Reading aloud in MS Word is a handy feature that can help you proofread your work or assist those with visual impairments. It’s simple when you know where to look and what to click. Ready to learn how? Let’s dive in!
Step by Step Tutorial on How to Read Aloud in MS Word
Before jumping into the steps, let’s understand what we’re about to do. Reading aloud in MS Word uses the built-in text-to-speech feature to read the text in your document out loud. It’s like having a virtual assistant that can read your document back to you.
Step 1: Open Your MS Word Document
Open the document you want to read aloud.
Once your document is open, make sure you’re at the spot where you want the reading to start. You can select specific text or start from the cursor’s current position.
Step 2: Find the ‘Read Aloud’ Feature
Go to the ‘Review’ tab and find the ‘Read Aloud’ button.
The ‘Review’ tab is in the top menu of MS Word. The ‘Read Aloud’ button is usually in the ‘Speech’ group of options.
Step 3: Click the ‘Read Aloud’ Button
Click the ‘Read Aloud’ button to start the feature.
After clicking the button, a toolbar will appear with controls to play, pause, skip forward, or rewind the reading. A voice will begin reading the text out loud.
Step 4: Control the Reading
Use the toolbar controls to manage the reading.
You can adjust the reading speed or change the voice in the settings. Pause or stop the reading at any point if you need to.
After completing these steps, your MS Word document will be read aloud to you. You can listen to your work, catch mistakes, or just sit back and take in the information without staring at the screen.
Tips for Using Read Aloud in MS Word
- Customize the voice and reading speed according to your preference.
- Use headphones for a clearer understanding and to avoid disturbing others.
- If the default voice is not clear, consider downloading additional text-to-speech voices.
- Use ‘Read Aloud’ to help with language learning by following along in another language.
- Remember, ‘Read Aloud’ is a tool for convenience and not a replacement for human proofreading.
Frequently Asked Questions
Can I use ‘Read Aloud’ on a Mac?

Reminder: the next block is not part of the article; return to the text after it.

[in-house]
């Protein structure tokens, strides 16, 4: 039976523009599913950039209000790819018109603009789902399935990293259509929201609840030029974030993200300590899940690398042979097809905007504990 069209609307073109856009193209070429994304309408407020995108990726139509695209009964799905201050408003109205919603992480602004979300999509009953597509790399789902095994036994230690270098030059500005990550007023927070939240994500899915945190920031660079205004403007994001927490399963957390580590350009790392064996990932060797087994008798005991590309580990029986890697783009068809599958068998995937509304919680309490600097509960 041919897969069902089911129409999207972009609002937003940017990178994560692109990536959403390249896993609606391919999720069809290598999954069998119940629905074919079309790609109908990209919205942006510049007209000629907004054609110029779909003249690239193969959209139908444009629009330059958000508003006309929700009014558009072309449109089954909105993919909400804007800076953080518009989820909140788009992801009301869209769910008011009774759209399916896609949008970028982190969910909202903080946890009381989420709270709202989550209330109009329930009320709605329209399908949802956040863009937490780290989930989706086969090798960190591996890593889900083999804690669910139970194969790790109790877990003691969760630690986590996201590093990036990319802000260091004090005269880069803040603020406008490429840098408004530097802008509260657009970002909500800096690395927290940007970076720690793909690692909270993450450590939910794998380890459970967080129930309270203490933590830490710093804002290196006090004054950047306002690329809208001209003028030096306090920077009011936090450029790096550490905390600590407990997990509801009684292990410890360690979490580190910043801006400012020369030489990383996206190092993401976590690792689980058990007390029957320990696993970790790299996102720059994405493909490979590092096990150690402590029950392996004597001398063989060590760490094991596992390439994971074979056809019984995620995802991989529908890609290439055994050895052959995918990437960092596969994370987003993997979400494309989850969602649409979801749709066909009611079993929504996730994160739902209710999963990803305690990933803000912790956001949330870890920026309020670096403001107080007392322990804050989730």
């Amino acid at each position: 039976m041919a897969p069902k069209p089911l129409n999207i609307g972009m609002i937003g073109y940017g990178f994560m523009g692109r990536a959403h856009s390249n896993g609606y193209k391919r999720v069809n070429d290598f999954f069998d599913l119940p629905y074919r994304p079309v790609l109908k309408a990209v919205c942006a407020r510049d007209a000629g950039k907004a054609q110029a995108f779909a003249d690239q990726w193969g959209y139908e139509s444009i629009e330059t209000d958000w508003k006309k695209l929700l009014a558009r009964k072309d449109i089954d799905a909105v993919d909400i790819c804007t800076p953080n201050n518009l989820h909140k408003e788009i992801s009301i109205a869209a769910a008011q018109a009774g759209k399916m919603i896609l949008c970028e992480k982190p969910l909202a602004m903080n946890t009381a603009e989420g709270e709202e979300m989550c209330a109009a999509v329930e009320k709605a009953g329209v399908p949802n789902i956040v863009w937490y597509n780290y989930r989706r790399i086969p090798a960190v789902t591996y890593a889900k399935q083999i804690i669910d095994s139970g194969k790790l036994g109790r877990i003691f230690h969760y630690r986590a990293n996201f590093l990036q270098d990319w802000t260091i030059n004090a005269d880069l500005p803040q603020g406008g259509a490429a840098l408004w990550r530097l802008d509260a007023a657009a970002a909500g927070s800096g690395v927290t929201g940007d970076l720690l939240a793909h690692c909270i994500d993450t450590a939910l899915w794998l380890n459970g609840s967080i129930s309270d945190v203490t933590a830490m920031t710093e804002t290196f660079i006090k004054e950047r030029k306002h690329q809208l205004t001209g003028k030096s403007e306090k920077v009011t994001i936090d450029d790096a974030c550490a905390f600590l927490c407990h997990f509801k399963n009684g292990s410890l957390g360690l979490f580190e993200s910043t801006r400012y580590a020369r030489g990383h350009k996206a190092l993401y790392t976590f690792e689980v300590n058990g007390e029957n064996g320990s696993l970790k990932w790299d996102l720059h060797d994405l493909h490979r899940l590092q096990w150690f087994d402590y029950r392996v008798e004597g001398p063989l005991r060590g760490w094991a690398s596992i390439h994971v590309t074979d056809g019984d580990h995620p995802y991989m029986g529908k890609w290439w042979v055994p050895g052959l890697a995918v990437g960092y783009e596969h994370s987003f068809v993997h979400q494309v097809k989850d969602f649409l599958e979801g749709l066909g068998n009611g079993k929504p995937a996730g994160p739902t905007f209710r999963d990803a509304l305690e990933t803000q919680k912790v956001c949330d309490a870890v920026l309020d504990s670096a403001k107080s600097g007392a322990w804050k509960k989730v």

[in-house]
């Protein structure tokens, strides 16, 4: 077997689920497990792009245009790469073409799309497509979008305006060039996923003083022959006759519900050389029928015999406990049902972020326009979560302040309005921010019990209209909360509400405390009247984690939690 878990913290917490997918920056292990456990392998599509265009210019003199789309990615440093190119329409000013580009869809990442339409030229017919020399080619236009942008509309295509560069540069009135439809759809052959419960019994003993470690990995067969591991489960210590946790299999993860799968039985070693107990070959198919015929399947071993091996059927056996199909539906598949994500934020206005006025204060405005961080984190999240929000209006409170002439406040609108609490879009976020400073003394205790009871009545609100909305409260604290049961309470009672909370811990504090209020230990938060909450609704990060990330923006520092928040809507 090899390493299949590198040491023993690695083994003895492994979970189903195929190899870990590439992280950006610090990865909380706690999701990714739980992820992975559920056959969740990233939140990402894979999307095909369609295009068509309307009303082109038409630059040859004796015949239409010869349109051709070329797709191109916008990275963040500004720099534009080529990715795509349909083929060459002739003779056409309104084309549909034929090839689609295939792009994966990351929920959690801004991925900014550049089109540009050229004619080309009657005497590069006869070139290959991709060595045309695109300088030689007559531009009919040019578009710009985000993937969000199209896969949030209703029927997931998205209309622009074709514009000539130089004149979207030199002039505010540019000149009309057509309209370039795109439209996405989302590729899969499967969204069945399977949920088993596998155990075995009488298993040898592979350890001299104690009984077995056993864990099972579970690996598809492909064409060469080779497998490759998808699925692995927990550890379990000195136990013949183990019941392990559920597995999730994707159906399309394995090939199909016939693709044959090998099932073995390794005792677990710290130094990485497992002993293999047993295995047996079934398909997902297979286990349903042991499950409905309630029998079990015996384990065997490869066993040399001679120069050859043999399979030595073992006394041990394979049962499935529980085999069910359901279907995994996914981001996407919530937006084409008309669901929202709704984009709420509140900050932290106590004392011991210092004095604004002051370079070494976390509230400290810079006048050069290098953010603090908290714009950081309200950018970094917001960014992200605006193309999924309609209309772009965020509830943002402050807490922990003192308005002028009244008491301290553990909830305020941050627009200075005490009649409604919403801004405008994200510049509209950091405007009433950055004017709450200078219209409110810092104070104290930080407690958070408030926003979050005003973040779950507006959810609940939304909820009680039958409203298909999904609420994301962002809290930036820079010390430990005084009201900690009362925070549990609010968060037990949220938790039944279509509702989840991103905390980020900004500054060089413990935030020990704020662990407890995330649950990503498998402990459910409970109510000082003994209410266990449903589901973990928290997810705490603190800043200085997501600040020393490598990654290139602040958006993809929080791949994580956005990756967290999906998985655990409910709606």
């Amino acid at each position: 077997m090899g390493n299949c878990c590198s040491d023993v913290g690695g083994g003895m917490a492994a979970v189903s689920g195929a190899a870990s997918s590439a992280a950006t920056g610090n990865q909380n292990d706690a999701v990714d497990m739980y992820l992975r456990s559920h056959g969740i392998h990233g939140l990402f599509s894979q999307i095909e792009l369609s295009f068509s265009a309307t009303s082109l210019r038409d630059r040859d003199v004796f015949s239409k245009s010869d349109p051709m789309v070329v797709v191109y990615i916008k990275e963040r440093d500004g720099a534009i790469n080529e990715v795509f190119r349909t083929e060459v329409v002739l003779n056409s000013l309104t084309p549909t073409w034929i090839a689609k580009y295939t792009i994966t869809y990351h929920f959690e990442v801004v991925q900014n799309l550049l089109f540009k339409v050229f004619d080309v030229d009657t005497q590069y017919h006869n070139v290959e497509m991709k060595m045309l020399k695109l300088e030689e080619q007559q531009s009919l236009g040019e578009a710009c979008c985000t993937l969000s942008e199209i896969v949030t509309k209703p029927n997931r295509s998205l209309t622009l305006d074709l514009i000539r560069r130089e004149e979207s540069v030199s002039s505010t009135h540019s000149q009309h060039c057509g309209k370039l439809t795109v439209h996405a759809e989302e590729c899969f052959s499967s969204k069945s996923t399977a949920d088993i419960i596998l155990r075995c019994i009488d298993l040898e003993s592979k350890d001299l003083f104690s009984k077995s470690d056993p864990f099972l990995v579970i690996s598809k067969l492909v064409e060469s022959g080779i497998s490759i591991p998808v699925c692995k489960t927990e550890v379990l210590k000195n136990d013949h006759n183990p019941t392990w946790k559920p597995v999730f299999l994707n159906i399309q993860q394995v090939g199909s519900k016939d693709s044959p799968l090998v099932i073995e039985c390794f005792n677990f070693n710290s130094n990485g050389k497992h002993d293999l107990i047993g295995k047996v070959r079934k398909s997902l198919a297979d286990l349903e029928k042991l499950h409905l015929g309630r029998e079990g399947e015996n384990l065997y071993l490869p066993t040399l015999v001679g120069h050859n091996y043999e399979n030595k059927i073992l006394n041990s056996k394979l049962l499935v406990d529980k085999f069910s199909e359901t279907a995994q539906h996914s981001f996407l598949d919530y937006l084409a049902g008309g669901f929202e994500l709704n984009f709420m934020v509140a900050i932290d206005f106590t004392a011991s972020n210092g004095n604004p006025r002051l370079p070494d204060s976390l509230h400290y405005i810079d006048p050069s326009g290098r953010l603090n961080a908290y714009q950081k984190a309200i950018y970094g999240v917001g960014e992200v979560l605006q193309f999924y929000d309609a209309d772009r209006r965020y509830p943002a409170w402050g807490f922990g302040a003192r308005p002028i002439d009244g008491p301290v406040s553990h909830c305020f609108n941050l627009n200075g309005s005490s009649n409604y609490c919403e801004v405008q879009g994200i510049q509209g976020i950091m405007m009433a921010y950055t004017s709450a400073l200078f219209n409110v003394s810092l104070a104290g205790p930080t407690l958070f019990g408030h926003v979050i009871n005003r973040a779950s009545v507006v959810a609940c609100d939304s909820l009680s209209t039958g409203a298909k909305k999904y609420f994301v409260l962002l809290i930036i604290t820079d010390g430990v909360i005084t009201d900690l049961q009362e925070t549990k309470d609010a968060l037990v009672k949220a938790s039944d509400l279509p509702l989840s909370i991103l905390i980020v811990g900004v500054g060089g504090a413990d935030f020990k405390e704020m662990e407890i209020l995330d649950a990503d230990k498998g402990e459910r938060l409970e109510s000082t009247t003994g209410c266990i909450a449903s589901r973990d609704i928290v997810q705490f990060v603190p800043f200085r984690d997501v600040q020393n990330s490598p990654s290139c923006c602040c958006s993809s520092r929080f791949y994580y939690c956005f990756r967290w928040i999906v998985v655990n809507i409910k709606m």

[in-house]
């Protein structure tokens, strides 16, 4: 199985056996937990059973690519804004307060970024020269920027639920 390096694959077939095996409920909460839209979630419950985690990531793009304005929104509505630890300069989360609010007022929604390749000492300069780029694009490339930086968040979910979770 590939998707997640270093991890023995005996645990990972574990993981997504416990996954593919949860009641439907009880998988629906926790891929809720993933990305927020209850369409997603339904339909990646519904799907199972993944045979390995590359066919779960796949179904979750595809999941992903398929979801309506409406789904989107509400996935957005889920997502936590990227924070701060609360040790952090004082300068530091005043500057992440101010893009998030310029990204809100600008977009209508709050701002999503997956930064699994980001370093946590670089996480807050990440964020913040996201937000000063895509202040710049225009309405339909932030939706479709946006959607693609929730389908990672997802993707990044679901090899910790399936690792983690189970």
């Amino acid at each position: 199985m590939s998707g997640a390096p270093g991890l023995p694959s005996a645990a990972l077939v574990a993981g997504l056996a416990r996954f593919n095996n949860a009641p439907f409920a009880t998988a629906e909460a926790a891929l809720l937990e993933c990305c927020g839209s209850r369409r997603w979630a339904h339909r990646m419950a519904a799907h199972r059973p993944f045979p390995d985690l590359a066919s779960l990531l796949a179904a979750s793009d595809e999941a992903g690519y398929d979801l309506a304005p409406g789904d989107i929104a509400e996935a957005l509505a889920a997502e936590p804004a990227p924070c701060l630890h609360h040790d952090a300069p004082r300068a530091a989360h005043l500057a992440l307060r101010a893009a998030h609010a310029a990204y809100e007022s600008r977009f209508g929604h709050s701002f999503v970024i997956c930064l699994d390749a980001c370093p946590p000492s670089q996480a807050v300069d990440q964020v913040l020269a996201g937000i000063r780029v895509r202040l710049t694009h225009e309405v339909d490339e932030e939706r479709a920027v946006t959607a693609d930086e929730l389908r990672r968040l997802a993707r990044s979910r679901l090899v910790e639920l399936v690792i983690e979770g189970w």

Yes, ‘Read Aloud’ is available on both Windows and Mac versions of MS Word.
Can I use ‘Read Aloud’ on all versions of MS Word?
‘Read Aloud’ is available on MS Word 2019, Word 2016, and Word 365.
What languages are supported by ‘Read Aloud’?
‘Read Aloud’ supports various languages, but the availability depends on the text-to-speech voices installed on your computer.
Can I save the audio from ‘Read Aloud’?
No, ‘Read Aloud’ doesn’t have a feature to save the reading as an audio file.
Is ‘Read Aloud’ available on MS Word mobile apps?
‘Read Aloud’ may be limited on mobile apps, so it’s best to use the desktop version for this feature.
Summary of Steps
- Open your MS Word document.
- Find the ‘Read Aloud’ feature in the ‘Review’ tab.
- Click the ‘Read Aloud’ button.
- Control the reading with the toolbar.
Congratulations, you now know how to read aloud in MS Word! It’s a simple yet powerful feature that can transform the way you interact with text documents. Whether you’re proofreading, multitasking, or needing assistance due to visual impairments, this tool is a game-changer. Remember, the more you use it, the more you’ll discover how it can benefit your workflow.
Think about those times when you’ve been staring at a screen for hours, your eyes tired, and you wish someone could just read that long document for you. That’s where the ‘Read Aloud’ feature steps in, giving your eyes a break while keeping you productive. Plus, it’s an excellent way for writers and editors to catch errors that might be missed during silent reading.
But it’s not just for work. Students can use ‘Read Aloud’ to listen to lecture notes, making study time more efficient. Language learners can improve their pronunciation and listening skills. The possibilities are endless.
As you continue to use MS Word’s ‘Read Aloud’ feature, you’ll find that it becomes an indispensable part of your toolset. So, go ahead, give your eyes a rest, and let your ears do the work for a change. Happy listening!
Matthew Burleigh has been writing tech tutorials since 2008. His writing has appeared on dozens of different websites and been read over 50 million times.
After receiving his Bachelor’s and Master’s degrees in Computer Science he spent several years working in IT management for small businesses. However, he now works full time writing content online and creating websites.
His main writing topics include iPhones, Microsoft Office, Google Apps, Android, and Photoshop, but he has also written about many other tech topics as well.